Audits recommend UC system adhere more strictly to guidelines, practices
Three reports from California State Auditor Elaine Howle’s office were released relating to the UC system’s payroll and budgetary processes in April of 2017.
The first audit of the year was issued on Aug. 22 and focused mainly on various campus-wide service contracts. According to the audit, the university system “generally adhered” to UCOP’s guidelines concerning contract policy, but the audit noted room for improvement.
“The university has not fully followed its policy for justifying its decisions to displace university employees with services contract workers,” the Aug. 22 audit states. “Low-wage services contract workers received hourly wages that were $3.86 lower than comparable university employees received.”
The audit recommended that UCOP adhere more strictly to guidelines concerning displacement by providing and promoting guideline-focused training.
The second audit, released on Aug. 24, mainly concerned the UC’s projected campus-wide salaries as well as the “human resources system” –– referred to as UCPath. According to the audit, the implementation of UCPath will be more costly than what was originally anticipated by UCOP and has been subsequently pushed back until June of 2019.
“The $753 million in cost savings, primarily from staff reductions, that the Office of the President anticipated would result from UCPath’s implementation, will not materialize,” the Aug. 24 audit states. “The Office of the President has not consistently informed the regents of UCPath’s challenges. Weaknesses in the Office of the President’s project management contributed to UCPath’s escalating cost and schedule delays.”
This audit recommends that UCOP develop strict cost reporting guidelines for UCPath and other related projects by the end of the year.
The third audit, released on April 25, revealed that UCOP and campus-wide administrative spending had increased. The audit focused on UCOP’s administration and budget.
“The Office of the President’s executive and administrative salaries are significantly higher than comparable state employee salaries,” the April 25 audit states. “Annual budget and staffing levels for the Office of the President are higher than administrations at other comparable public universities.”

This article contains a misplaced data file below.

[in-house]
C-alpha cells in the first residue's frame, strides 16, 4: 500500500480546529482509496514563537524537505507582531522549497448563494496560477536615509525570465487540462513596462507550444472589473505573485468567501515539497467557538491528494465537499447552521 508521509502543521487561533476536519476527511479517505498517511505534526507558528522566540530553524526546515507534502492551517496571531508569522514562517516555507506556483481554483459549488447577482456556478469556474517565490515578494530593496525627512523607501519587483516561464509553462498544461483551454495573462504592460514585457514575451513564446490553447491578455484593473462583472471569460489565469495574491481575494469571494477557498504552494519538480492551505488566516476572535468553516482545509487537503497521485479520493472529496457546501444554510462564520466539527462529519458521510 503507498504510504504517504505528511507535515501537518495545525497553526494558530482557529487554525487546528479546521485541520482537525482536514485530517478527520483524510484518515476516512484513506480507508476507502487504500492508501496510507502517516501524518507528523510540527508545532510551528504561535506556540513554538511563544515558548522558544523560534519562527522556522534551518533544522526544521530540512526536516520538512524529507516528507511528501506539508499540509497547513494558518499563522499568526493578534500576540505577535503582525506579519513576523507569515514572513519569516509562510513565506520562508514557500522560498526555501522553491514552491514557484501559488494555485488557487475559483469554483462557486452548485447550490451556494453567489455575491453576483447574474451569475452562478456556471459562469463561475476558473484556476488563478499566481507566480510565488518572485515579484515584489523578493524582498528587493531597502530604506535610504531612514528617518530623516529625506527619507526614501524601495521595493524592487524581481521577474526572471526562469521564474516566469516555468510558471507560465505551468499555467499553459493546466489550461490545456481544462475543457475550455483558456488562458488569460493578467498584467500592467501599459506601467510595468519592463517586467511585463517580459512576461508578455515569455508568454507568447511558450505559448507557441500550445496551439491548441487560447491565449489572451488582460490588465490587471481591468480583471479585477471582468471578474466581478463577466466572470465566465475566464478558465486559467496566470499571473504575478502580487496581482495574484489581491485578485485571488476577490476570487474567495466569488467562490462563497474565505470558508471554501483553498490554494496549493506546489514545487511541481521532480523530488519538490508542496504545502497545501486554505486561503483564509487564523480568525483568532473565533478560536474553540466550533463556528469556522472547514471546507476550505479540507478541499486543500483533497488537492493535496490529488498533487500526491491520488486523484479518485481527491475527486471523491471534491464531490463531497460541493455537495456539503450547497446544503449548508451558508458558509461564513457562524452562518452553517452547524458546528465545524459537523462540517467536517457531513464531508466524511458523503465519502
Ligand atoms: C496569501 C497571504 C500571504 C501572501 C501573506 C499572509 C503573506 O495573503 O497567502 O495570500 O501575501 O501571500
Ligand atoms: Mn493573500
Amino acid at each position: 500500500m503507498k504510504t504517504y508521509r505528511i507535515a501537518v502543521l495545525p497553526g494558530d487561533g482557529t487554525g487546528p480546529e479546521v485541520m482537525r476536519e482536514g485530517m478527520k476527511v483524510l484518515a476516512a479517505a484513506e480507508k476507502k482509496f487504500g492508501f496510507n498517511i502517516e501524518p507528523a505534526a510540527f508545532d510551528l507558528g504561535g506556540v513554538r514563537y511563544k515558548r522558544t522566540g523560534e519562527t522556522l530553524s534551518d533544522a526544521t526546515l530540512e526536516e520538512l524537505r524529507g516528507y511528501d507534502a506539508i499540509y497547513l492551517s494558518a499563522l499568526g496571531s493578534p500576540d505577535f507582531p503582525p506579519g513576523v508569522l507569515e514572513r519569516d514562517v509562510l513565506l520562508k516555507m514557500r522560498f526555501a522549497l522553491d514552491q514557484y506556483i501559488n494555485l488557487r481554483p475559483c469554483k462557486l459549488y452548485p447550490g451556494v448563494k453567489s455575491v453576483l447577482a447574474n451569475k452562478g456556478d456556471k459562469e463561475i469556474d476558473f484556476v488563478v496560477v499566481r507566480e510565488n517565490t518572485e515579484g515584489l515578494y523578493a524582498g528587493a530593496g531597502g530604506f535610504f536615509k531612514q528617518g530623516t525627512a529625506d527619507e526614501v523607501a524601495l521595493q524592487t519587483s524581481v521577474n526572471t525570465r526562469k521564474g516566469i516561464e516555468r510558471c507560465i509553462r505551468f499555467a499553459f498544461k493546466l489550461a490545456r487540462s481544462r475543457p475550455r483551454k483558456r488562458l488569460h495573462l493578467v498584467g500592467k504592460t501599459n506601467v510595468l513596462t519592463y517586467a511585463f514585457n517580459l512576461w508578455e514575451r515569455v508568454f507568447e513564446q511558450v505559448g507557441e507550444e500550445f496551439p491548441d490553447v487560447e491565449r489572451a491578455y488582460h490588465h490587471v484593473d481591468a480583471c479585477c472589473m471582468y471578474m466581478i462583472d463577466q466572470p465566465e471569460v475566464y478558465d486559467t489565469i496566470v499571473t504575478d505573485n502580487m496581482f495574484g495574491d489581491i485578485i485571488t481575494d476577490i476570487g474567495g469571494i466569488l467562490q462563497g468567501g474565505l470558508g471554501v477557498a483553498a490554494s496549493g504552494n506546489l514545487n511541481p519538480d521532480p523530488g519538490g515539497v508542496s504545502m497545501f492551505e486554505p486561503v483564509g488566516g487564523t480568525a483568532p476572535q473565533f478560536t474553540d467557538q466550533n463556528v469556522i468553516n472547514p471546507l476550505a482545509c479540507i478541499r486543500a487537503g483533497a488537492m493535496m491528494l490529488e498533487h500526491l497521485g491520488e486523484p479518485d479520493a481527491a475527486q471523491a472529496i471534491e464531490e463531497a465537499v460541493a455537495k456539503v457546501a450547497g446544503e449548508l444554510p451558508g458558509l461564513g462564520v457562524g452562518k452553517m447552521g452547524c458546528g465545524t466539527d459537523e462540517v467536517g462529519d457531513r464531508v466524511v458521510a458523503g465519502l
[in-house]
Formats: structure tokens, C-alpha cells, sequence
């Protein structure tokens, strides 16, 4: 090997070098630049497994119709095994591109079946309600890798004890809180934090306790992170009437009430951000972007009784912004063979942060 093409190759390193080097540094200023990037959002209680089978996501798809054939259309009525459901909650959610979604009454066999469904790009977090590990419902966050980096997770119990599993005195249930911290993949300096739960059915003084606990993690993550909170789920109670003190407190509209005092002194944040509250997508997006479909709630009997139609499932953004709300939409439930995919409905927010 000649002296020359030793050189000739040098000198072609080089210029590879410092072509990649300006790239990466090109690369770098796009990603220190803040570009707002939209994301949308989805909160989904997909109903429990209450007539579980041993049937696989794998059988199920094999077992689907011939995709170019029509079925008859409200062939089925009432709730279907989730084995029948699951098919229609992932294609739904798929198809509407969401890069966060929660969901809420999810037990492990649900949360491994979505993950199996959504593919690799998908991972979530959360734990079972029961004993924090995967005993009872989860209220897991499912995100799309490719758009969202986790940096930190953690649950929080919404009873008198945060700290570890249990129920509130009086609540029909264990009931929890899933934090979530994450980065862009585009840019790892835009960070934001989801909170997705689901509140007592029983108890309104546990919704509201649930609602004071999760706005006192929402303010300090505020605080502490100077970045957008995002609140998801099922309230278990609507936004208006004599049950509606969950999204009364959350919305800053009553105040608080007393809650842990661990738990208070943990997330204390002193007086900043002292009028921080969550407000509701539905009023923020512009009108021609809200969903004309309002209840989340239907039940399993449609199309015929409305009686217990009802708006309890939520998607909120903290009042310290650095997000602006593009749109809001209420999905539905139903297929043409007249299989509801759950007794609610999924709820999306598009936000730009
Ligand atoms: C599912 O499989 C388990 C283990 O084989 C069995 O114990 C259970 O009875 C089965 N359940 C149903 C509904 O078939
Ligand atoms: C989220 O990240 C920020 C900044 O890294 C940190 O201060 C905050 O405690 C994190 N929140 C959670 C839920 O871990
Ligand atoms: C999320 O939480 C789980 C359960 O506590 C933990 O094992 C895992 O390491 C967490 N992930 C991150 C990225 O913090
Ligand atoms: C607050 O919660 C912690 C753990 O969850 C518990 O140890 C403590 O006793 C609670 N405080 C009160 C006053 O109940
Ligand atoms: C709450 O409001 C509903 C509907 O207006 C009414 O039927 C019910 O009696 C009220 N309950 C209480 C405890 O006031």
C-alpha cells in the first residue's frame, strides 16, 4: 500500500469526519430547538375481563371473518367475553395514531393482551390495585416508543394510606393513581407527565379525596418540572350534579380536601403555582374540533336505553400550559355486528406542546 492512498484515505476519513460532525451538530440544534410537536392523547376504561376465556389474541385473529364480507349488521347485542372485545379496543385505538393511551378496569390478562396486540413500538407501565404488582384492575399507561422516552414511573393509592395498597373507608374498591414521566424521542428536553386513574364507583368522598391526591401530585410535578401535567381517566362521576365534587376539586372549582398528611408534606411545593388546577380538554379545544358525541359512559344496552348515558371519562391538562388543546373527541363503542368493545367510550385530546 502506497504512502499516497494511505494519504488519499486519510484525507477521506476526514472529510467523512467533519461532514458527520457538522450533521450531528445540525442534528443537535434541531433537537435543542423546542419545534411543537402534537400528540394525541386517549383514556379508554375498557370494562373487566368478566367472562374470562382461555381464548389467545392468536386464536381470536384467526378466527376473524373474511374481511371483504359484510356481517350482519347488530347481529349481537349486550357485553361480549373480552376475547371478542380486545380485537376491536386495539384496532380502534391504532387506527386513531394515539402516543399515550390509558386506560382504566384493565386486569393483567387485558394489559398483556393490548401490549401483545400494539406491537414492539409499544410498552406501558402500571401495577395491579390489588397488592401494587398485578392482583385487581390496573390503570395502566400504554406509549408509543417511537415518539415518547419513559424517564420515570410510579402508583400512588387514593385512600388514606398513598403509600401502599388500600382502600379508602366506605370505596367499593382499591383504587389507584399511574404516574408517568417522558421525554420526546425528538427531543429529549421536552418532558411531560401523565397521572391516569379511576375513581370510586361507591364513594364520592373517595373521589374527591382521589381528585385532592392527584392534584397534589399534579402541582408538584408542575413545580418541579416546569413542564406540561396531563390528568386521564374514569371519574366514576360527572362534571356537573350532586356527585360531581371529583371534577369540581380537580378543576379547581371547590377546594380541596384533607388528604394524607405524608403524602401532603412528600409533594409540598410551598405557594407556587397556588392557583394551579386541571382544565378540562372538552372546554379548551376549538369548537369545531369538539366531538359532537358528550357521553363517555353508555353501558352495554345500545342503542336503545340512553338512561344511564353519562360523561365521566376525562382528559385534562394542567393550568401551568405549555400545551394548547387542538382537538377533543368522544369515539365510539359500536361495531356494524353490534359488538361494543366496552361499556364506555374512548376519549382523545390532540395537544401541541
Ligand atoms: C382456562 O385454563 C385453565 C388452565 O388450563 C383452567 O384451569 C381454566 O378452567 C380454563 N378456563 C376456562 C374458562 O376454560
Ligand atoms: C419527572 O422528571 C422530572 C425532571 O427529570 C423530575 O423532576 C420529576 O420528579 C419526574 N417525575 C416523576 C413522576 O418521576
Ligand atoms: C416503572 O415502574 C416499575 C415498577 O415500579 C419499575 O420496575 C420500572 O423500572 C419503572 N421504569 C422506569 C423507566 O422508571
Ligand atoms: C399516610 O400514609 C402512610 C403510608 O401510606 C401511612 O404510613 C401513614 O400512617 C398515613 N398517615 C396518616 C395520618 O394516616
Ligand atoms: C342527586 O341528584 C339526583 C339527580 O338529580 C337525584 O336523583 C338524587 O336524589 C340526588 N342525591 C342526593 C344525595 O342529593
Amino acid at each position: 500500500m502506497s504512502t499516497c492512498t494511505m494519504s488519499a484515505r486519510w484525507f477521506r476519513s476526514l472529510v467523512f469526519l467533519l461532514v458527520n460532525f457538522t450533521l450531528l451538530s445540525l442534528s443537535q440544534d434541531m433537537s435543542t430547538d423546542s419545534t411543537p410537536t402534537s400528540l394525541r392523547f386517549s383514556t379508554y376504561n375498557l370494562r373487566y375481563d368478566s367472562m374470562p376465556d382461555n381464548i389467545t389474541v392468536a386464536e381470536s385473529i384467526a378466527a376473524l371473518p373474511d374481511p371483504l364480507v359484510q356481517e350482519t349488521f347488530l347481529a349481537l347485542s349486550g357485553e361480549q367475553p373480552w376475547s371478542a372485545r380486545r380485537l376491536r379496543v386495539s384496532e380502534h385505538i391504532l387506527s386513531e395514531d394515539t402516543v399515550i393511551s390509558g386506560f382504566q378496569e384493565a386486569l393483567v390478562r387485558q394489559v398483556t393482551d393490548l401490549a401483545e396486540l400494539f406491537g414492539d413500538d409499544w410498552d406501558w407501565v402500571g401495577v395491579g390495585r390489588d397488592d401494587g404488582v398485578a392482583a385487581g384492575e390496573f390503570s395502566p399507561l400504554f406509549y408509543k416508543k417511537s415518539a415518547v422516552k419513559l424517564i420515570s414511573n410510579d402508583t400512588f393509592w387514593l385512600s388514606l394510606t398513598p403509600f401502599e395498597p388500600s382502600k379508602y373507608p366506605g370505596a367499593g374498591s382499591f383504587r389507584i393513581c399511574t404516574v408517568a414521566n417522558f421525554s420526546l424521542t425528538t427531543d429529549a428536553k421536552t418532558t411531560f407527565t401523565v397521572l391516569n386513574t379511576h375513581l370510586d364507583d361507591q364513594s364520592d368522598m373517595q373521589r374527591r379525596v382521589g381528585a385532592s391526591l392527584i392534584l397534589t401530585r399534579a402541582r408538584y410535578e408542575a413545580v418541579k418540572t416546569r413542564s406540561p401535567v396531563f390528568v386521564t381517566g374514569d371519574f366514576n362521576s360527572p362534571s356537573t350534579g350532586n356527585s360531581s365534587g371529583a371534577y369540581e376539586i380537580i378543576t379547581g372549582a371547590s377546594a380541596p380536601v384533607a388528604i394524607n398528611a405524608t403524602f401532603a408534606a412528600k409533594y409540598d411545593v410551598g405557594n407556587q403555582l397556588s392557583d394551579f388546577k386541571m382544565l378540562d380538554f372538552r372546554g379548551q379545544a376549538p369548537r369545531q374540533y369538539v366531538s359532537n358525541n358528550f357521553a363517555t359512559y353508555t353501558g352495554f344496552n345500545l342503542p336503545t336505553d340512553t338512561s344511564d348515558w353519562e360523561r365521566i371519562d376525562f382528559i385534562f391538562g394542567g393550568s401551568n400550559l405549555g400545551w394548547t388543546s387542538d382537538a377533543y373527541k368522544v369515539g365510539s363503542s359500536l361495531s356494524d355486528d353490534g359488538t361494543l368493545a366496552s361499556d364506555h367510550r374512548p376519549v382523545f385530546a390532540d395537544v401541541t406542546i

This audit recommended that the Office of the President implement “best practices” for budgeting, look into creating a reserve policy and reallocate any “excess revenues” to the campuses.
UCOP issued a response to the findings of the three audits.
“The recommendations, largely about transparency and best practices, are constructive,” said UC President Janet Napolitano. “They will be implemented thoroughly and on time, and we will report back at regular intervals to the Legislature and the UC Board of Regents. The hallmark of institutional excellence is the eagerness, and resolve, to continually improve.”
Most recently, at the UC Board of Regents meeting on Sept. 13, Napolitano announced several new changes which will take into account the recommendations of the audits.
“New policies will […] reduce reimbursement for lodging and meals for those traveling on UC business [and] eliminate prospectively a supplemental retirement contribution for newly hired or appointed senior management group level employees, or current senior management level employees transferring to a different position,” the update on the UCOP website states. “In addition, at the Office of the President, UC-issued cell phones, tablets and mi-fi contracts are being reassessed and will be allowed only if a position requires remote access or before or after work hour access.”
New changes will begin to take shape as early as Oct. 15. The implementation of the new changes is expected to be complete by April 2020.
Written by: Clara Zhao — email@example.com